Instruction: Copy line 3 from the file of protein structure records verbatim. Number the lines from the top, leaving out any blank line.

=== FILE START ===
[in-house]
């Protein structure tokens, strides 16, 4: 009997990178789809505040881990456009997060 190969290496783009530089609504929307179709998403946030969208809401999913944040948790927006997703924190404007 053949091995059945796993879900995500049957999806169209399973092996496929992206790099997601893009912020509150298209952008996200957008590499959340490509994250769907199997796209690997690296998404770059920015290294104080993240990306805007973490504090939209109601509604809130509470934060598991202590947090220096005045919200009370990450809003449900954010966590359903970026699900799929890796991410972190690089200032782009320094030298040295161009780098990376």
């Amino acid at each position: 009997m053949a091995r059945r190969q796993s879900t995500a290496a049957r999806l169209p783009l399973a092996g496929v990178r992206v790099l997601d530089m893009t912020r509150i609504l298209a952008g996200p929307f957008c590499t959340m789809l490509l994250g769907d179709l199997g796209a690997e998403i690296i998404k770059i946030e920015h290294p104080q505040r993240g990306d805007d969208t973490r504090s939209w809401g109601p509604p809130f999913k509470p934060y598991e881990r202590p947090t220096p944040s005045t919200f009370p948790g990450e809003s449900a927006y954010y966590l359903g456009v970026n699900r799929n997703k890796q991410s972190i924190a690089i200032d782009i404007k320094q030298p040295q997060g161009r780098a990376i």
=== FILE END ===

């Amino acid at each position: 009997m053949a091995r059945r190969q796993s879900t995500a290496a049957r999806l169209p783009l399973a092996g496929v990178r992206v790099l997601d530089m893009t912020r509150i609504l298209a952008g996200p929307f957008c590499t959340m789809l490509l994250g769907d179709l199997g796209a690997e998403i690296i998404k770059i946030e920015h290294p104080q505040r993240g990306d805007d969208t973490r504090s939209w809401g109601p509604p809130f999913k509470p934060y598991e881990r202590p947090t220096p944040s005045t919200f009370p948790g990450e809003s449900a927006y954010y966590l359903g456009v970026n699900r799929n997703k890796q991410s972190i924190a690089i200032d782009i404007k320094q030298p040295q997060g161009r780098a990376i």